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The new accounting regulation in Germany condemns auditors who are "too close" to their customers

In the wake of Wirecard's demise, the director of Germany's new financial reporting authority has taken aim at the nation's auditors, accusing them of being "too close" to clients and urging for more "professional skepticism."

Thorsten Pötzsch, head of accounting regulation at BaFin, criticized "audit teams who are left unchanged for years" and audit firms "who do not rotate" in his first interview as the regulator works to repair Germany's damaged reputation following many financial scandals.

"Auditors are required to exert professional scepticism. This . . . needs to be emphasised more than it was in the past," according to Pötzsch, chief executive director of securities supervision.

In January, BaFin and Pötzsch took over for Germany's contentious Financial Reporting Enforcement Panel (FREP), a private organization with de facto authority that was disbanded after failing to look into long-standing accounting complaints against Wirecard.

After confessing that half of its profits and €1.9 billion in corporate cash were fraudulent in 2020, the discredited German payments business collapsed, shocking the nation's political establishment.

Following the incident, German legislators revamped the nation's accounting oversight, scrapping the FREP and granting the BaFin broad authority to examine the financial records of Germany's most significant listed companies. In addition, the government tightened some auditing regulations despite strong opposition from the profession.

However, Pötzsch claimed that despite the regulator's increased authority, a systemic issue still existed. "We do not have enough firms that are able to audit large companies . . . we have an oligopoly."

According to data from the firm Lünendonk & Hossenfelder, KPMG, PwC, EY, and Deloitte have a combined market share of 80% in Germany. Such a concentration of power "does not lead to competition that is working. This is then surely reflected in real life ," Pötzsch added.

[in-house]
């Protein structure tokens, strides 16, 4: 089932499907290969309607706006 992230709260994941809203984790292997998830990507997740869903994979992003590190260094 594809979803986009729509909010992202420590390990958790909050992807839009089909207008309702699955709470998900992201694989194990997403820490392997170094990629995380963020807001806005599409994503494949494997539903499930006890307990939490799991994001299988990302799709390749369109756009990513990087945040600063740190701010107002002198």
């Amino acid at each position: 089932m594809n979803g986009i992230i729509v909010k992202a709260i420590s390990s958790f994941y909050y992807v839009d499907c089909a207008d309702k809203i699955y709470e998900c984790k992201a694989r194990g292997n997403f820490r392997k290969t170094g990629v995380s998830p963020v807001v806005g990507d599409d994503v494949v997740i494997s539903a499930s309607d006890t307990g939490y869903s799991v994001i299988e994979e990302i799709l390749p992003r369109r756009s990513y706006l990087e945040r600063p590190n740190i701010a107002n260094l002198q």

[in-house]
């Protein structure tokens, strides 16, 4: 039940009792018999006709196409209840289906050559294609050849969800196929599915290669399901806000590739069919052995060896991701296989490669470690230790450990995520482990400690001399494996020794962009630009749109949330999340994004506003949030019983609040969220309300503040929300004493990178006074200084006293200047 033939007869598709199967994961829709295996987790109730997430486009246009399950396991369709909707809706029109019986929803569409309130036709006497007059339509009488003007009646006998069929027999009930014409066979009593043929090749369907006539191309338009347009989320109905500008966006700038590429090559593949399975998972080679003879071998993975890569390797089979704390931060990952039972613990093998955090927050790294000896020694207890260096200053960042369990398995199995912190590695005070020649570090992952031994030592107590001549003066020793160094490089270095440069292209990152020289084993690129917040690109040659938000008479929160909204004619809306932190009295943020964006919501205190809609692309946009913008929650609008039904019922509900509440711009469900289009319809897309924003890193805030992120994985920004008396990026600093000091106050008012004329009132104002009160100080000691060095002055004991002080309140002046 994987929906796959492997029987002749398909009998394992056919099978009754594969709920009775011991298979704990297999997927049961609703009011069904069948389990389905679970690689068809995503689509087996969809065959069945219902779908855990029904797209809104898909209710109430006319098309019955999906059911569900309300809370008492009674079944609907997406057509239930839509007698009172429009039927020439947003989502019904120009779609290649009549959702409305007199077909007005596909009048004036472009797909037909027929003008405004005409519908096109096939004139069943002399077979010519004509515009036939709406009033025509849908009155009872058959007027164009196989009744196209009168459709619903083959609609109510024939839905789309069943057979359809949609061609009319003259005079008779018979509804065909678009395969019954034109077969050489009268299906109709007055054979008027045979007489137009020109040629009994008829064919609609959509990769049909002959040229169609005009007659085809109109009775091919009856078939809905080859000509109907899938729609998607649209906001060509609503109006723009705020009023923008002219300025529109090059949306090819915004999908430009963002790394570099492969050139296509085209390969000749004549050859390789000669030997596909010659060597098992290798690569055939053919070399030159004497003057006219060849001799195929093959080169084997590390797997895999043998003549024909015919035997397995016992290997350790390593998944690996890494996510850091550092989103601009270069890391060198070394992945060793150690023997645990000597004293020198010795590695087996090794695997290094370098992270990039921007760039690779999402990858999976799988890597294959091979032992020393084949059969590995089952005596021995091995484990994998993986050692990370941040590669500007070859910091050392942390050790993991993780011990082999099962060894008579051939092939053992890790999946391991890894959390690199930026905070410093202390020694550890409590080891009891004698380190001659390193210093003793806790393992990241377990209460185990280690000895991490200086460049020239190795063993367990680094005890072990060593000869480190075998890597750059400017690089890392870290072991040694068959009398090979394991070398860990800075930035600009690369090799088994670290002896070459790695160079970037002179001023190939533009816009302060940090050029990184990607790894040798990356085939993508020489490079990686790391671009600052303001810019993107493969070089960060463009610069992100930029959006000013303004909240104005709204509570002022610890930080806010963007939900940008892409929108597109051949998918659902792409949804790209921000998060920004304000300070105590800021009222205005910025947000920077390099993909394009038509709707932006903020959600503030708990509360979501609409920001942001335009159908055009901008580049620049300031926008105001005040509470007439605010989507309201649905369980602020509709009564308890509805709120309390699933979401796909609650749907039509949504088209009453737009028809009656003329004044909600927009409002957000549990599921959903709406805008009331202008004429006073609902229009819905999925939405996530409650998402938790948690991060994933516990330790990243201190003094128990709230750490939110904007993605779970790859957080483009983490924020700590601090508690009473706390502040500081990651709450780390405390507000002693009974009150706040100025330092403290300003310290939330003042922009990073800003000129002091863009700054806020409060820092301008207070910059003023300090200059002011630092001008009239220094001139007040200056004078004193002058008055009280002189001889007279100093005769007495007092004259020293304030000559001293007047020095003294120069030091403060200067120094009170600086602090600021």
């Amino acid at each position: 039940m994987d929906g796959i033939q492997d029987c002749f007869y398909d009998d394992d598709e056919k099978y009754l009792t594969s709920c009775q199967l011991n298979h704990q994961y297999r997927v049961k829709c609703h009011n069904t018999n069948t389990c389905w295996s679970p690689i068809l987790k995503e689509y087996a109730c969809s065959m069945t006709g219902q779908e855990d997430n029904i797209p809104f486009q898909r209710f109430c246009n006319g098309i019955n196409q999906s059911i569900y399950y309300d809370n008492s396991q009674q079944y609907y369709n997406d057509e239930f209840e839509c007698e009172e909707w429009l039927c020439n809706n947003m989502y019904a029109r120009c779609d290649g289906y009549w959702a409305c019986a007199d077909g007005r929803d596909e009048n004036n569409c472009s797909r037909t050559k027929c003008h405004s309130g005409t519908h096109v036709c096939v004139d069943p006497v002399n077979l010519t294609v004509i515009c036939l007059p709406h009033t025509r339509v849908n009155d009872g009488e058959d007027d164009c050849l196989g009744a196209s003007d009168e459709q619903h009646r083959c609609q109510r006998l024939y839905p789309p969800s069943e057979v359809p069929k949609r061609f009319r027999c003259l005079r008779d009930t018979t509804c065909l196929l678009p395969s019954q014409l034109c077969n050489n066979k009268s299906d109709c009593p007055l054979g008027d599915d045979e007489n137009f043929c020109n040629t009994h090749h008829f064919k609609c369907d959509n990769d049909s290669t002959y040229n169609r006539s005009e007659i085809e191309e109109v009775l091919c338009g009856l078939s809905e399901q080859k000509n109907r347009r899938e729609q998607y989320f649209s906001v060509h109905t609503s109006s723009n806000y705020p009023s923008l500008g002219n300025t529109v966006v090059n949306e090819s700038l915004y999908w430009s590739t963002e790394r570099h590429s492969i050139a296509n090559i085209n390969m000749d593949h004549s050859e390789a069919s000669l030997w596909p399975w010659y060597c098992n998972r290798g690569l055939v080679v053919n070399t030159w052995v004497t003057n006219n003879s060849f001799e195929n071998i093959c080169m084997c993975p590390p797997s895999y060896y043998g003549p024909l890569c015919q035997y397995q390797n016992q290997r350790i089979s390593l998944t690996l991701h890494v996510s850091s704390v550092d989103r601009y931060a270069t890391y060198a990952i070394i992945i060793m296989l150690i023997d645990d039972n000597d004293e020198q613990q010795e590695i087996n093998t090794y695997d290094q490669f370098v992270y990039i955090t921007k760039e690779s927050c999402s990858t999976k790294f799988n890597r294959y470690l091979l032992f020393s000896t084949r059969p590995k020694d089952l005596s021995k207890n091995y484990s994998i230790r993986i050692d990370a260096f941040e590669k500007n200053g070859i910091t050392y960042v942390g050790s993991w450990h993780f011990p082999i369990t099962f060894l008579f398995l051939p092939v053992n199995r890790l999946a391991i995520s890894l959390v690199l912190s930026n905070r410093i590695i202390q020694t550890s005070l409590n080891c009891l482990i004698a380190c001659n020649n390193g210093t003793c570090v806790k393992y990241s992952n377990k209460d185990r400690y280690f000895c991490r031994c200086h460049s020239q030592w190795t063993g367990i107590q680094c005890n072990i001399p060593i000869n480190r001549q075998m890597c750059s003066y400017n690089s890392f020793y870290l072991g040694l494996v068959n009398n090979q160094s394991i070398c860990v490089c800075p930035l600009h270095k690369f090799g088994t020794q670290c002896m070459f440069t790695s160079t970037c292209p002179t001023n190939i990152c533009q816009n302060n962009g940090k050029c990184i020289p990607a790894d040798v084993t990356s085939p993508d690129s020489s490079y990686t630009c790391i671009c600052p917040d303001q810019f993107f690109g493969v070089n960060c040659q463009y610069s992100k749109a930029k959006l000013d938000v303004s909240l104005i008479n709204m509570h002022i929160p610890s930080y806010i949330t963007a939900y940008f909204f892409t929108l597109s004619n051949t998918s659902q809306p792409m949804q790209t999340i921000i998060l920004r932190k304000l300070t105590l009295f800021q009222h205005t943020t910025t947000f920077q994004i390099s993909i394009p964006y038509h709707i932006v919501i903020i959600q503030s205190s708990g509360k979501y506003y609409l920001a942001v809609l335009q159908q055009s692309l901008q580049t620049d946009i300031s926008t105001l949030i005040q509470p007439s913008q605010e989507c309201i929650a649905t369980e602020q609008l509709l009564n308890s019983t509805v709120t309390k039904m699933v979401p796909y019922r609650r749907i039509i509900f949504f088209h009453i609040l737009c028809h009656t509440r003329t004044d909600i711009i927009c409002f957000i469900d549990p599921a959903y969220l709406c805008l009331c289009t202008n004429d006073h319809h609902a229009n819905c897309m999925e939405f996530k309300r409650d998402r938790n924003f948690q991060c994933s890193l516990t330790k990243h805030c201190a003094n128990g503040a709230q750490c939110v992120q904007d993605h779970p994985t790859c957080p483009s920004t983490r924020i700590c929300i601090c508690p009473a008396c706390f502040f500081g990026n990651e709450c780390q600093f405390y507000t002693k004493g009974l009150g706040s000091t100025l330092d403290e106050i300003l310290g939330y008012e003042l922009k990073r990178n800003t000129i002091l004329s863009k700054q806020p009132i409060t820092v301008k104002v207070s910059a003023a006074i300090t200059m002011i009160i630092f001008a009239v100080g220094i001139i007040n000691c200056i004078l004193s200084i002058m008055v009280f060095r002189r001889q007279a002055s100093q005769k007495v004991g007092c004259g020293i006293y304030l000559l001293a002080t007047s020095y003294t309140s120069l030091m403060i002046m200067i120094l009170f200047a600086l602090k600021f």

In contrast to FREP's staff of just 18, the watchdog's newly established accounting branch, which is still hiring, will eventually have 60 personnel.

When it revealed that troubled German real estate business Adler exaggerated its 2019 accounts by up to €233mn, BaFin exercised its powers in front of the public earlier this month. The group declared that it would file a lawsuit in opposition to the interim report of the ongoing BaFin investigation.

Pötzsch stated, "Our message to companies is that firms who are using illegal accounting shenanigans have no place in the German capital market. [...] The risk of getting caught has never been as high as it is today."

Elisabeth Roegele, who was in charge of BaFin's contentious restriction on shorting Wirecard shares in 2020 and resigned during a parliamentary investigation into the incident, was succeeded by Pötzsch in 2021.

Pötzsch, who oversaw BaFin's resolution and anti-money-laundering division starting in 2018, developed a reputation for being tough after publicly ordering Deutsche Bank to take action to stop money laundering and terrorism financing and appointing an independent monitor in an unprecedented move to assess the lender's progress.

Pötzsch stated to the Financial Times that BaFin's accounting division was closely collaborating with Germany's criminal prosecutors and that "we will act where it is necessary."

"If there are any indications of criminally relevant misconduct, we immediately reach out to the public prosecutors and share our insights," he said. He further stated that the watchdog had strong connections with criminal enforcement and that BaFin had already alerted prosecutors to possible accounting manipulation. He would not say which cases they were.

BaFin is creating a monitoring system that alerts users to potentially suspect organizations whose accounts require extra investigation using both publicly available and proprietary data.

The delayed release of quarterly results, which Pötzsch referred to as a "bad habit," will be one warning sign and will be viewed as a "clear indication that the affected firms deserve our scrutiny."



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